The CSTO remains the key security organization for Russia. Although the CSTO has not made substantial progress in terms of its activity, it has already attracted Serbia and Afghanistan as observers. Negotiations about cooperation with Iran and Egypt are under way. The CSTO is more comprehensible and more important to Russia. Russia can develop necessary military cooperation with post-Soviet states within the CSTO and with China – outside the SCO.

The ‘non-military SCO’ has turned out to be rather unattractive to Russia but extremely important for China. Attempts to establish cooperation between the non-military SCO and the military CSTO have prompted an allergic reaction in Beijing. At first, the parties were negotiating the memorandum of cooperation signed in 2007 before it proved impossible to implement. In addition, Russia has tried in vain to turn SCO RATS into a universal center for combatting threats to regional security.

For a long time, Russia and other member states considered the organization’s impact potential the main asset of the SCO. However, with the formation and development of the BRICS forum the SCO has lost this role, too. The BRICS forum has reached a higher status and has allowed Moscow to criticize Western policy in a more high-profile milieu. With the expansion of the SCO, three out of five member states are already members of the BRICS. India’s accession has not strengthened the SCO. Quite to the contrary, the BRICS summits with the participation of a larger number of SCO members have become even more appealing to Russia.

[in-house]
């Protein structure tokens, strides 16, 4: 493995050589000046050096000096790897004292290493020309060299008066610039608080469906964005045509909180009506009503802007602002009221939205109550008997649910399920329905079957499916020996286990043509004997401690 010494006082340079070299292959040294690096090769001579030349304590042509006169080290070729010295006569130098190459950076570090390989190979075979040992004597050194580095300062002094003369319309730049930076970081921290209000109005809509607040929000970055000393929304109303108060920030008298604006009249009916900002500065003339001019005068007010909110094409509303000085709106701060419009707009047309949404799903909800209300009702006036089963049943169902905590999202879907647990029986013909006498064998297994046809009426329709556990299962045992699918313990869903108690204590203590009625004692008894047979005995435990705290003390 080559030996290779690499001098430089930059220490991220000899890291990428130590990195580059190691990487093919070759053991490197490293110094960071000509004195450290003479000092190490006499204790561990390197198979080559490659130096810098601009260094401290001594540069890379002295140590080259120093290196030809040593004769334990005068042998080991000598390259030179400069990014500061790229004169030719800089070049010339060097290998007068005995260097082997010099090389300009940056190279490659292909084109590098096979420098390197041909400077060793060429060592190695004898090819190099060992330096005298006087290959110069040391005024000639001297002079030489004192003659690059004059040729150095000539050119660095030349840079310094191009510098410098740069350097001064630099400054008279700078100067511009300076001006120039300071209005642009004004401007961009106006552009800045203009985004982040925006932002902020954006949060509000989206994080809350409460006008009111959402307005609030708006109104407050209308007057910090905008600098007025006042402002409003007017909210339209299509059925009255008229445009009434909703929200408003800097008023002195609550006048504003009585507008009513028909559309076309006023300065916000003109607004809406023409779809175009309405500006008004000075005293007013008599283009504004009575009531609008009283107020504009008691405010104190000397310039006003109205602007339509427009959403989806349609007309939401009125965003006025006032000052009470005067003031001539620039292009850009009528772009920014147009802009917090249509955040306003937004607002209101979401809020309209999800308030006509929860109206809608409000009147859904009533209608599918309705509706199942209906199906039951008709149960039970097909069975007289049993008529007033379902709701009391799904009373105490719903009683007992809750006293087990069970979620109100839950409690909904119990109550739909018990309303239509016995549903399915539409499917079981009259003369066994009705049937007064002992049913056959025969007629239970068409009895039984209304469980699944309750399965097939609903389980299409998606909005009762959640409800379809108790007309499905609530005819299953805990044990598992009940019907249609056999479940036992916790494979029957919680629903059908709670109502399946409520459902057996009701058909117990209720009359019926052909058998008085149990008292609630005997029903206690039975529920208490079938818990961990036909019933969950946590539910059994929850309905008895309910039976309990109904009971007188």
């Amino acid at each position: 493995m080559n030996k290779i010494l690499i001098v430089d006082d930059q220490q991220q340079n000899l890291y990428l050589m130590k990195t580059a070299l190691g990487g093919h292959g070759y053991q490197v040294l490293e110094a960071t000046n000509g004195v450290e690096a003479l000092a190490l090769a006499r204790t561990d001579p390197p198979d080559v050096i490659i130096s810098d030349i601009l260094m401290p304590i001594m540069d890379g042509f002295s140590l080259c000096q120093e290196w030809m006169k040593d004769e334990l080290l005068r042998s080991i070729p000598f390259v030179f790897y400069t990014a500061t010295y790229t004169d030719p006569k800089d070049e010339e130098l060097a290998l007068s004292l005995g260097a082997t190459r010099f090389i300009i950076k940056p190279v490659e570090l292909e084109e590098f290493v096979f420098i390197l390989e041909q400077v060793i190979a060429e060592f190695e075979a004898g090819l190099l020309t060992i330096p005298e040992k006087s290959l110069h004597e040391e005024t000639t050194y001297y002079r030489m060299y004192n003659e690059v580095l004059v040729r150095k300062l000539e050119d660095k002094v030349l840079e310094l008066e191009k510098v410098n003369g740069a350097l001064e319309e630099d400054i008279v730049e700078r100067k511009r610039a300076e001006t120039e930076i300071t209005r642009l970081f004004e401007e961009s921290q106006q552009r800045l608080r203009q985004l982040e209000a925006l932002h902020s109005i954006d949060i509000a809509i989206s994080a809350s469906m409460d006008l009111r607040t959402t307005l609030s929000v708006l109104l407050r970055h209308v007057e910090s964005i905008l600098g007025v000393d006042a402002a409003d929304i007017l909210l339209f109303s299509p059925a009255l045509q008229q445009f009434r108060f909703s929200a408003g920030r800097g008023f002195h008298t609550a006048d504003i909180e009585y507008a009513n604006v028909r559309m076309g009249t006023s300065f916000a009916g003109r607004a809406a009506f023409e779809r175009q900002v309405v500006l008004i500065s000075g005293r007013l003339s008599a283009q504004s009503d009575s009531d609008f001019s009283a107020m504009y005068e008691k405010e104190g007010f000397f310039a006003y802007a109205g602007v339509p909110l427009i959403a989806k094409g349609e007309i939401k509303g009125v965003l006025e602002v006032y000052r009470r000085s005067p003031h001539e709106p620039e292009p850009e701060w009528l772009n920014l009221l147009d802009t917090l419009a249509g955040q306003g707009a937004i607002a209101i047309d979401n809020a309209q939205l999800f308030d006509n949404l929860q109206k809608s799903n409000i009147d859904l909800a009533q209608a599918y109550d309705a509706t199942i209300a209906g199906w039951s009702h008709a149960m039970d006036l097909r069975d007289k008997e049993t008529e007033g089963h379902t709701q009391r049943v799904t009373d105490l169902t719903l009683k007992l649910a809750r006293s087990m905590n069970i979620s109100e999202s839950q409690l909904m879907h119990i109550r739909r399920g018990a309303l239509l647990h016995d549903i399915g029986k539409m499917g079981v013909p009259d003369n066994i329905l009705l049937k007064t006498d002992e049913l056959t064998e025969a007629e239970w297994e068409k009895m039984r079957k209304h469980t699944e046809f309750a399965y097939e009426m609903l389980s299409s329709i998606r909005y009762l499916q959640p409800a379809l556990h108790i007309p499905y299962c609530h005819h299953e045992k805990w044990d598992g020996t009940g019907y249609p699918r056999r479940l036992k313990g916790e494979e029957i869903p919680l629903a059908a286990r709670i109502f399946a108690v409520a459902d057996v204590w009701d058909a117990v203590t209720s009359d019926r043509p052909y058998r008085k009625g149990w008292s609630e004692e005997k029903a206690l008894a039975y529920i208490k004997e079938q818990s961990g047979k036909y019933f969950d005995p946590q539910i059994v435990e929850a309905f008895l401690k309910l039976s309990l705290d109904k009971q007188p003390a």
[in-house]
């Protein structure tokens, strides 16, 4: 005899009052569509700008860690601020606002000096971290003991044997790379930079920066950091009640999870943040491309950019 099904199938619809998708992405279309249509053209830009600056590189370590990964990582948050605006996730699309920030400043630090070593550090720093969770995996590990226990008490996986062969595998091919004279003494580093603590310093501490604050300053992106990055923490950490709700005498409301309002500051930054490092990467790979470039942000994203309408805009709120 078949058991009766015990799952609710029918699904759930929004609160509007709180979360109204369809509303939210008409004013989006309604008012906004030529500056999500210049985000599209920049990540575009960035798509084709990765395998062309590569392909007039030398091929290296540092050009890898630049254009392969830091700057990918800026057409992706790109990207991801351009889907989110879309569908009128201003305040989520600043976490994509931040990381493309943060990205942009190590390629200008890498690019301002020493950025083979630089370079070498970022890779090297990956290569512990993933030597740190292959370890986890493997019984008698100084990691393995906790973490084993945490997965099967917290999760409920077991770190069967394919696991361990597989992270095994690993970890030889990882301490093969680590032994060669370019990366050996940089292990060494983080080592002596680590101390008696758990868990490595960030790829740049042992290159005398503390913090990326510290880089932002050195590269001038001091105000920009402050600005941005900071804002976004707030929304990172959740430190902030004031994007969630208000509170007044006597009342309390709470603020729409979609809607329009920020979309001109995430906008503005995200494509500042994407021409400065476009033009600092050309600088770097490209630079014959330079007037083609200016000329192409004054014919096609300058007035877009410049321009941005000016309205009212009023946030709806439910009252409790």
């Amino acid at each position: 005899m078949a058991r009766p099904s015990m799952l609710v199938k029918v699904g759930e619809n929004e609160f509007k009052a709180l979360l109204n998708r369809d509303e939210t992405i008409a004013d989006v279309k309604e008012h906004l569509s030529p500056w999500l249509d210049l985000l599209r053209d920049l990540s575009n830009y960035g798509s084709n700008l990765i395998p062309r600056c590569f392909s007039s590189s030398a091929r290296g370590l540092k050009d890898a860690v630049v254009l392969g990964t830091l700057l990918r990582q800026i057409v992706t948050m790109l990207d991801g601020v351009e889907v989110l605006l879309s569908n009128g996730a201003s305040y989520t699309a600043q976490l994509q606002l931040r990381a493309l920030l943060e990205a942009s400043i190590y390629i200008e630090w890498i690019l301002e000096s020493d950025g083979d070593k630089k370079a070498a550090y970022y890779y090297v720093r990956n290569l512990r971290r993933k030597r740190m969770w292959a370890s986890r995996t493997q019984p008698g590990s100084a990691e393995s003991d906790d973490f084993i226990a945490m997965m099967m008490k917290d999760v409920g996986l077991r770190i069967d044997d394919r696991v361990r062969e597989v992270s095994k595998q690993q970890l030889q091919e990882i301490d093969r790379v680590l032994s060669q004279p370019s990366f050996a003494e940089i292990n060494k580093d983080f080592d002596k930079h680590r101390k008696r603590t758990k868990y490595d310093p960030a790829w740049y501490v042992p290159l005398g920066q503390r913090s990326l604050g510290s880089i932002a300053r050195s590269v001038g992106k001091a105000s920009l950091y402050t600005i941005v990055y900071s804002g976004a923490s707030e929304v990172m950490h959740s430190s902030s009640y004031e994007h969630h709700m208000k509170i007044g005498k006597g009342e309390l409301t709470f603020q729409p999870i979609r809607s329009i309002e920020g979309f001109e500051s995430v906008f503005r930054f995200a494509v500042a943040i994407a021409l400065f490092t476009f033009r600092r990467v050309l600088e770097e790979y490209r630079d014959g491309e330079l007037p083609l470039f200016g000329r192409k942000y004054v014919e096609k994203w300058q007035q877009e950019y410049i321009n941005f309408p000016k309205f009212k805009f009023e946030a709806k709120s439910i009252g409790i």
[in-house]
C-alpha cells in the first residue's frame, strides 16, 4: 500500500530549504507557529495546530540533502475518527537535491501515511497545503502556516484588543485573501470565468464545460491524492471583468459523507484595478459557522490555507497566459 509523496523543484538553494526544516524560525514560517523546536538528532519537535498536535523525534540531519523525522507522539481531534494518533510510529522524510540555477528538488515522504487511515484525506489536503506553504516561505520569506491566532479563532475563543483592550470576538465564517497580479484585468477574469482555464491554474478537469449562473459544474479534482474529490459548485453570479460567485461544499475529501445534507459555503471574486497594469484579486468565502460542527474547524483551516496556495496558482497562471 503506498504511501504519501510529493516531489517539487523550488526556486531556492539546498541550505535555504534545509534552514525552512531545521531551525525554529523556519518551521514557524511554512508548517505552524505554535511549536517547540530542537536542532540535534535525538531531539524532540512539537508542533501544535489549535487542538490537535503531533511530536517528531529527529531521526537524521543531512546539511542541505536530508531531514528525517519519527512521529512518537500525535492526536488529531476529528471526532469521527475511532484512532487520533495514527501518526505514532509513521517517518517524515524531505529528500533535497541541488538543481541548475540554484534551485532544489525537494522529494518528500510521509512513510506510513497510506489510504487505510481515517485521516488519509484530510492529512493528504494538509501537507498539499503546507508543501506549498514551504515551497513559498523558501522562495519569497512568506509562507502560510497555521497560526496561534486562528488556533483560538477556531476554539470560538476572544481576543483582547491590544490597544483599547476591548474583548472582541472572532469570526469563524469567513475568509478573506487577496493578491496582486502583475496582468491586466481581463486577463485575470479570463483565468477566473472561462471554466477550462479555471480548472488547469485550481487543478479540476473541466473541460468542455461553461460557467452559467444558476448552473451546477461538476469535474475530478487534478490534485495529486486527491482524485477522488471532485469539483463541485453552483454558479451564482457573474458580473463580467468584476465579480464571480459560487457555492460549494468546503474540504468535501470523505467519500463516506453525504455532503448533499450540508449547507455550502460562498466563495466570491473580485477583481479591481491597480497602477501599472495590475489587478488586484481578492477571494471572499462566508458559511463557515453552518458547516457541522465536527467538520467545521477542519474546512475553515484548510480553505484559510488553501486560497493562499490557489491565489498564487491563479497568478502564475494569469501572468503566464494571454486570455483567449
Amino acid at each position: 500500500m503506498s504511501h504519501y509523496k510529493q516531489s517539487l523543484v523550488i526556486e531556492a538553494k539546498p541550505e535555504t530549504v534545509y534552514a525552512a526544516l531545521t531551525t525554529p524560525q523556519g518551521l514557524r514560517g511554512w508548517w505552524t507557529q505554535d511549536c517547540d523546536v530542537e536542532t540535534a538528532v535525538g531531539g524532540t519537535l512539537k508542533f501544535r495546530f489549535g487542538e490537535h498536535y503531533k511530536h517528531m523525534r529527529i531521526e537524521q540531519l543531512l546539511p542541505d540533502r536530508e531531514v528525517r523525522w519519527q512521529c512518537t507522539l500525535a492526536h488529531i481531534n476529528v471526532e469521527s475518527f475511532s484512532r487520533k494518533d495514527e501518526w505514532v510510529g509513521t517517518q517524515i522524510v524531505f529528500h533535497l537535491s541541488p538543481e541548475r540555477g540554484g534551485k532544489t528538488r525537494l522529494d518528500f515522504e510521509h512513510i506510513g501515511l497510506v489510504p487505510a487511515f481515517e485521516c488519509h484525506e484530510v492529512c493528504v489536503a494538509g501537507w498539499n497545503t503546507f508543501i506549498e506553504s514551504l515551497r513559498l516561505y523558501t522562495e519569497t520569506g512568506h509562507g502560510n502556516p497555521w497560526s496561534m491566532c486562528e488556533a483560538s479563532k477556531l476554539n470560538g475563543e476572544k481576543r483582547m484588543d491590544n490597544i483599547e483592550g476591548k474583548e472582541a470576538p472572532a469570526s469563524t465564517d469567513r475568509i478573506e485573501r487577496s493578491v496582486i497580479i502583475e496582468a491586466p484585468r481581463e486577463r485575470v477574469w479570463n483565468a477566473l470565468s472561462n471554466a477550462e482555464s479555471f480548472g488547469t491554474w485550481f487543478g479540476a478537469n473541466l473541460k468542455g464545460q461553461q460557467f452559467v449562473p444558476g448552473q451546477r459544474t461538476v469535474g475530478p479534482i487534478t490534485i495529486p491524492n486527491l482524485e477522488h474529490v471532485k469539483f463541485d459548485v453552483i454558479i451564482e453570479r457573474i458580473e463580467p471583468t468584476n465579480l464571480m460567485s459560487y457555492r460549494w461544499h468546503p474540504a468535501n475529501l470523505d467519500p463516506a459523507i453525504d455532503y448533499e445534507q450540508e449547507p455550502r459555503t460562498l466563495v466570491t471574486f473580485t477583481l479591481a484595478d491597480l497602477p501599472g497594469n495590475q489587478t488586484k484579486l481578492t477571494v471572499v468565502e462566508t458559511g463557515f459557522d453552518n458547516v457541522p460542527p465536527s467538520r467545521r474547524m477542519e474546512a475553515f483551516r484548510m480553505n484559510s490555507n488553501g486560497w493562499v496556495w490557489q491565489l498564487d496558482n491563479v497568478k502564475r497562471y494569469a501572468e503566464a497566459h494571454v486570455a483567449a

The SCO has lost its importance for Russia – but not for other member states. The SCO has retained its role as a mechanism for the development of bilateral relations with China. Central Asian states use the SCO to involve China in the resolution of their problems. China’s activity in such a sensitive region for Russia does not trigger a negative reaction since they are all members of the same organization. With the expansion of the SCO, the states are going to use new members, too, to pursue their own domestic interests. As an organization, the SCO does not develop and remains a forum for meetings and discussions. Was it really worth creating a secretariat in order to talk?

By and large, the SCO as an organization has failed to implement anything. It has been left behind by other Eurasian projects and BRICS. As regards its form, it has long since turned into a discussion forum: member states go on proliferating declarations and the SCO Secretariat still lacks the authority to act independently. The Secretariat has to coordinate all of its steps with the SCO Council of National Coordinators, which means that it is not an organization which is larger than the BRICS forum where decisions also go through national coordinators (Sherpa and sous-Sherpa) from ministries of foreign affairs.

There are more states and issues for declarations but the organization is unlikely to emerge from the shadow of the BRICS. While member countries were creating the BRICS Development Bank, the SCO was arguing about the location of the headquarters of the proposed bank. The number of debaters has grown by two in the SCO… And - in order to avoid boosting the SCO’s myth regarding its importance - Iran should be knocking on the door of the BRICS – sanctions are not an obstacle there and there are more activities going on.